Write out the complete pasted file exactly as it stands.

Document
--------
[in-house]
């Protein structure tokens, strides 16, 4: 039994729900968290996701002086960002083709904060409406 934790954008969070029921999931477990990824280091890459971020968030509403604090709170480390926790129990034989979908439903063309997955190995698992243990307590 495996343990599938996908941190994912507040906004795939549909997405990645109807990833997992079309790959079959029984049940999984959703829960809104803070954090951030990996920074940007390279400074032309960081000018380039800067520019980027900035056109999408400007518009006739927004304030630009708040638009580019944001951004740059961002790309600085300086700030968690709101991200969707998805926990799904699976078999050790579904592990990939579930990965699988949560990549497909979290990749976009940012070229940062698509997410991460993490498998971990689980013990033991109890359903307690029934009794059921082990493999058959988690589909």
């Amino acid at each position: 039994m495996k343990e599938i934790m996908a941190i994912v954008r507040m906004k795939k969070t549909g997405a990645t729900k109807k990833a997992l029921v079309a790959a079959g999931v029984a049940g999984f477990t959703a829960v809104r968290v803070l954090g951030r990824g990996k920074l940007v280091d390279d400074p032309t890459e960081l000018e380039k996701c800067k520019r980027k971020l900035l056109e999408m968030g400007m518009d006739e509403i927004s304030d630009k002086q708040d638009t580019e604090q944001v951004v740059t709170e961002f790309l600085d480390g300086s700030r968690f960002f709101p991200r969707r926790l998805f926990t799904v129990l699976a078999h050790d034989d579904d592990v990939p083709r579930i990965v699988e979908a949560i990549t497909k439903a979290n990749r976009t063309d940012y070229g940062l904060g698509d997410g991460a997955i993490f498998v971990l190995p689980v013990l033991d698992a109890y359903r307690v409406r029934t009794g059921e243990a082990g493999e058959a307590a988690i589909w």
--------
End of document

[in-house]
């Protein structure tokens, strides 16, 4: 039994729900968290996701002086960002083709904060409406 934790954008969070029921999931477990990824280091890459971020968030509403604090709170480390926790129990034989979908439903063309997955190995698992243990307590 495996343990599938996908941190994912507040906004795939549909997405990645109807990833997992079309790959079959029984049940999984959703829960809104803070954090951030990996920074940007390279400074032309960081000018380039800067520019980027900035056109999408400007518009006739927004304030630009708040638009580019944001951004740059961002790309600085300086700030968690709101991200969707998805926990799904699976078999050790579904592990990939579930990965699988949560990549497909979290990749976009940012070229940062698509997410991460993490498998971990689980013990033991109890359903307690029934009794059921082990493999058959988690589909």
């Amino acid at each position: 039994m495996k343990e599938i934790m996908a941190i994912v954008r507040m906004k795939k969070t549909g997405a990645t729900k109807k990833a997992l029921v079309a790959a079959g999931v029984a049940g999984f477990t959703a829960v809104r968290v803070l954090g951030r990824g990996k920074l940007v280091d390279d400074p032309t890459e960081l000018e380039k996701c800067k520019r980027k971020l900035l056109e999408m968030g400007m518009d006739e509403i927004s304030d630009k002086q708040d638009t580019e604090q944001v951004v740059t709170e961002f790309l600085d480390g300086s700030r968690f960002f709101p991200r969707r926790l998805f926990t799904v129990l699976a078999h050790d034989d579904d592990v990939p083709r579930i990965v699988e979908a949560i990549t497909k439903a979290n990749r976009t063309d940012y070229g940062l904060g698509d997410g991460a997955i993490f498998v971990l190995p689980v013990l033991d698992a109890y359903r307690v409406r029934t009794g059921e243990a082990g493999e058959a307590a988690i589909w």